When I started surfing horror blogs, one thing I noticed was that while everyone and their dog had a review of Alice, Sweet Alice – a movie that, as a child, I would have sworn I was the only person in the world to have ever seen or heard of – almost no one had a review of Devour.
Then I realized why there are no reviews. It’s because there is only one reason on God’s green earth to watch Devour: you and your girlfriends are gearing up to eat ice cream and watch every single movie Jensen Ackles and Jared Padalecki have ever been in, and you’re putting off the evil hour when you’re going to have to suck it up and pop in that Lifetime movie about Thomas Kinkade teaching some hapless town the meaning of Christmas. (Be told: single-malt doesn’t go well with most ice cream flavors. For this marathon you’re going to have to break out the tequila.)
So in a way, there’s no sense in doing a review. You’re either going to watch it because Jensen Ackles is smoking hot or shun it like the atrocious, nonsensical plague ship of lost careers that it is. But! If you shun it, you will miss things like:
- The ugliest macrame shirt in Creation
- The sex scene most likely to make you turn your face to the wall and refuse to go on out of sheer vicarious embarrassment
- Rubber demon costumes stolen in the night from the set of Legend
- Improbable plot twists involving baby-snatching, demonic incest, multi-million-dollar video game empires, and Jensen Ackles: Antichrist, all of which combine to shear away the plot of the first part of the movie from the plot of the second part like the Titanic splitting in half in its death throes and dragging 88 minutes of your life to a watery grave.
And no one wants to miss out on that, right?
Ackles plays Jake Gray, a wastrel with daddy issues who hangs out with Trashy Blonde Chick (Dominique Swain) and Geeky Loser Guy (Teach Grant), who have actual names in the movie but their characters are so shallow and disposable that they might as well not. On Jake’s birthday, Geeky Loser Guy introduces him to a video game called The Pathway. It’s an online game; playing it requires you to hand a gaming website every piece of information anyone might ever need to steal your identity, loot your house, and rehome your pets, but for some reason people play it anyway instead of laughing hysterically and hitting the “back” button. The game is a sort of “throw Momma from the train” deal – someone calls you and tells you what the Pathway is going to do for you, then calls you back, abuses you for a while, and then tells you what to do for the Pathway.
The Pathway wants Trashy Blonde Chick to have embarrassingly brief and poorly-acted chair sex with Jake. I don’t remember if this was supposed to be a reward or a punishment, or for whom, but it’s pretty punishing for the viewer.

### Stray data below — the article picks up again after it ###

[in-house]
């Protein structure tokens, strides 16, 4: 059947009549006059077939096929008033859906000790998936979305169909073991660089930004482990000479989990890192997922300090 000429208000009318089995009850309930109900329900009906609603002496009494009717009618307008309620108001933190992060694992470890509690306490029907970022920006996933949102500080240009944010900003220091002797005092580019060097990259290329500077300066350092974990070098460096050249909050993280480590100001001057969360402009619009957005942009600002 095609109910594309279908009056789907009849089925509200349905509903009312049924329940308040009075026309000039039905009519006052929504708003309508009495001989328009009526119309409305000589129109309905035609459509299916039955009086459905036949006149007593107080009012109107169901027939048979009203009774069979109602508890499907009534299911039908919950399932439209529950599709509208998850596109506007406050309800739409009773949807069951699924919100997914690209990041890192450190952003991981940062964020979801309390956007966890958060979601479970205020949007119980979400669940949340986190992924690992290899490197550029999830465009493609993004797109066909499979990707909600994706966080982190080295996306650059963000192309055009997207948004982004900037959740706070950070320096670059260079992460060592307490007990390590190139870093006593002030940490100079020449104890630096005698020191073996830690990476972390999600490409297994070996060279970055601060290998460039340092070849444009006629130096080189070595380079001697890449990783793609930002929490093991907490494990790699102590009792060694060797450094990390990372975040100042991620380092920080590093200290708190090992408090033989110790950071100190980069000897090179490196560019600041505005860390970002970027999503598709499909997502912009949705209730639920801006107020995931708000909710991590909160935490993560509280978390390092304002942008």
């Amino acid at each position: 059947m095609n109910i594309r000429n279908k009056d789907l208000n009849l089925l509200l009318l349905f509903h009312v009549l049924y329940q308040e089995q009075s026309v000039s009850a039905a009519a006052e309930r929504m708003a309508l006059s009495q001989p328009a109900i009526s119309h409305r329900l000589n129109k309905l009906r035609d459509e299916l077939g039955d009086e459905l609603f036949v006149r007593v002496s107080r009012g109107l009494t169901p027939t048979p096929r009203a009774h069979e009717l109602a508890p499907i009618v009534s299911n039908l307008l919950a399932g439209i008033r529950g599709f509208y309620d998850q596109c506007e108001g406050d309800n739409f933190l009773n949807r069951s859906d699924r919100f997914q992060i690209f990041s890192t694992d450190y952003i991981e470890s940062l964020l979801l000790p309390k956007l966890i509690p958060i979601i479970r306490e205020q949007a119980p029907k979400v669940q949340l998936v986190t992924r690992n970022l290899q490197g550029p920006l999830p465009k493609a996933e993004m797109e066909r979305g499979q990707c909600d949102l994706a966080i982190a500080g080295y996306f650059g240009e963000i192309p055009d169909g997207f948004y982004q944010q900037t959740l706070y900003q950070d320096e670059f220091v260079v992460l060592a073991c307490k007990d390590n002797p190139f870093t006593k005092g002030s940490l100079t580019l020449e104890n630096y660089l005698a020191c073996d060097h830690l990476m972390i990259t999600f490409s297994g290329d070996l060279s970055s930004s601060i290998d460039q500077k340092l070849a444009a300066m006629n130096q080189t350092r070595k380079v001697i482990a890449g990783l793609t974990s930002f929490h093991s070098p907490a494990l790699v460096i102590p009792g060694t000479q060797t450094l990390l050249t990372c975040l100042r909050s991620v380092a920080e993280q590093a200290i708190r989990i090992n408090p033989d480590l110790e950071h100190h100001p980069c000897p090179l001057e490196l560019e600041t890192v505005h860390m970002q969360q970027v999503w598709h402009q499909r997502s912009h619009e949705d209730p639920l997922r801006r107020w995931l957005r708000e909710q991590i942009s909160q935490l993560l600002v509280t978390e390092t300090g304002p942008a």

This ends in largely pointless murder-suicides for Trashy Blonde Chick and Geeky Loser Guy. Jake, however, resists, and begins trying to track down what’s going on with the game and how it can be Stopped For The Good of Humanity. In a rather stunning leap of logic, he concludes that the game is actually Satan’s doing. He also decides that Satan is female, apparently working on the logic that Satan = Evil and Women = Evil so Satan = Woman. I once saw Richard Jeni use the same logic to prove that God was Ray Charles.
At any rate, Jake – with the unenthusiastic aid of Shannyn Sossamon as Macrame Shirt Chick – delves into the seamy underside of the video game world, where it intersects with Satanism and playing heavy metal records backward. Talking to some creepy old Satanist (played by Ackles’ father, who is a better actor than he is) leads Jake to the discovery that he’s actually Satan’s son, stolen at birth by his adoptive parents, who were in some sort of militant Christian Antichrist-stealing commando team. Apparently the video game was developed by the Satanists Union in order to find him because he was the only one who would be able to resist its nefarious pull –
No, there you go trying to use logic. Stop it. You’re just going to get all annoyed.
Anyway, the ending is actually not too bad, and by “not too bad” I mean that it actually makes you stop filing your nails and pay attention to the screen for a few minutes. Satan reveals herself; Jake reaches deep into his soul and manages a couple of minutes of almost human emotion; people are force-fed goblets of blood; Satan gets staked, which mostly just annoys her; and the ending sort of sets up for a sequel that please God will never come. After all, Ackles is on a hit TV series now, and probably wants to be paid in something other than Twinkies and Bud Light.
So what’s the verdict? On a 0 to 5 scale, where 0 means “The people responsible for this owe me money and I’m judging them as human beings” and movies accumulate stars according to either their actual goodness or their so-bad-it’s-good-ness, Devour weighs in at a lackluster 1. Plenty of so-bad-it’s-good plot elements, but lacking in that essential bad-movie energy; mostly what it leaves you with is a sort of “Dear god, what is wrong with me that I’m sitting here watching this?” sense of existential bewilderment.
Jensen Ackles is hot, though, I’ll give it that. If he can act then he’s keeping it a well-guarded secret, but he’s nice to look at, and he does “creepy and dysfunctional” pretty well.